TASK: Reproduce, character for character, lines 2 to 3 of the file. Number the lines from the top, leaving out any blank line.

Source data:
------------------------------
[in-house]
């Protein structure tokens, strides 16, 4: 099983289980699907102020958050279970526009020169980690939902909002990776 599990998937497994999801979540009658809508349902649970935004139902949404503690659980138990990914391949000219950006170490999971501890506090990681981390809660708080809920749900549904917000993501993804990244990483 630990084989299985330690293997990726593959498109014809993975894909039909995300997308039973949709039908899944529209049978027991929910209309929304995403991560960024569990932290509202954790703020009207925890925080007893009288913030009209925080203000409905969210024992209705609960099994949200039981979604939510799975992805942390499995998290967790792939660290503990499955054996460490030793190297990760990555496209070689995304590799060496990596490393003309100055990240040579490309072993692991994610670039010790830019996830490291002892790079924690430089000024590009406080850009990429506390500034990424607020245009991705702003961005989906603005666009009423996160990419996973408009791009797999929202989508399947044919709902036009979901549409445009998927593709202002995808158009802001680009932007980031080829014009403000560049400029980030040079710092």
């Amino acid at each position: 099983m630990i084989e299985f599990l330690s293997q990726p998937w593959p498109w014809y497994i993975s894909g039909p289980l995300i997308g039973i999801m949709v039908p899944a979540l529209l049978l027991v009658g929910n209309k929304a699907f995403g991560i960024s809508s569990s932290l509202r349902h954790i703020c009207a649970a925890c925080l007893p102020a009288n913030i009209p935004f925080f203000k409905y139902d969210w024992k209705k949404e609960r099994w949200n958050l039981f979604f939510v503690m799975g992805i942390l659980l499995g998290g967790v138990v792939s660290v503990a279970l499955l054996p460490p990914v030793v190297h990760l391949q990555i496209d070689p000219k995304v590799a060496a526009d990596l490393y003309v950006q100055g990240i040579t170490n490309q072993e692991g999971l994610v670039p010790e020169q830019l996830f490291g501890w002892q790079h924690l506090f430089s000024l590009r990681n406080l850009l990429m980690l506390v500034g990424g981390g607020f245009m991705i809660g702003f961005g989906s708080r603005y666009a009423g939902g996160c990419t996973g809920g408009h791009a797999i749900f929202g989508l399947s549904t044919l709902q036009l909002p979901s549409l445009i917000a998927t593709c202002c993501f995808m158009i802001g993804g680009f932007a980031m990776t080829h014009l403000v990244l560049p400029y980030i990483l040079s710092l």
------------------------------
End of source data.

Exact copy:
């Protein structure tokens, strides 16, 4: 099983289980699907102020958050279970526009020169980690939902909002990776 599990998937497994999801979540009658809508349902649970935004139902949404503690659980138990990914391949000219950006170490999971501890506090990681981390809660708080809920749900549904917000993501993804990244990483 630990084989299985330690293997990726593959498109014809993975894909039909995300997308039973949709039908899944529209049978027991929910209309929304995403991560960024569990932290509202954790703020009207925890925080007893009288913030009209925080203000409905969210024992209705609960099994949200039981979604939510799975992805942390499995998290967790792939660290503990499955054996460490030793190297990760990555496209070689995304590799060496990596490393003309100055990240040579490309072993692991994610670039010790830019996830490291002892790079924690430089000024590009406080850009990429506390500034990424607020245009991705702003961005989906603005666009009423996160990419996973408009791009797999929202989508399947044919709902036009979901549409445009998927593709202002995808158009802001680009932007980031080829014009403000560049400029980030040079710092």
């Amino acid at each position: 099983m630990i084989e299985f599990l330690s293997q990726p998937w593959p498109w014809y497994i993975s894909g039909p289980l995300i997308g039973i999801m949709v039908p899944a979540l529209l049978l027991v009658g929910n209309k929304a699907f995403g991560i960024s809508s569990s932290l509202r349902h954790i703020c009207a649970a925890c925080l007893p102020a009288n913030i009209p935004f925080f203000k409905y139902d969210w024992k209705k949404e609960r099994w949200n958050l039981f979604f939510v503690m799975g992805i942390l659980l499995g998290g967790v138990v792939s660290v503990a279970l499955l054996p460490p990914v030793v190297h990760l391949q990555i496209d070689p000219k995304v590799a060496a526009d990596l490393y003309v950006q100055g990240i040579t170490n490309q072993e692991g999971l994610v670039p010790e020169q830019l996830f490291g501890w002892q790079h924690l506090f430089s000024l590009r990681n406080l850009l990429m980690l506390v500034g990424g981390g607020f245009m991705i809660g702003f961005g989906s708080r603005y666009a009423g939902g996160c990419t996973g809920g408009h791009a797999i749900f929202g989508l399947s549904t044919l709902q036009l909002p979901s549409l445009i917000a998927t593709c202002c993501f995808m158009i802001g993804g680009f932007a980031m990776t080829h014009l403000v990244l560049p400029y980030i990483l040079s710092l």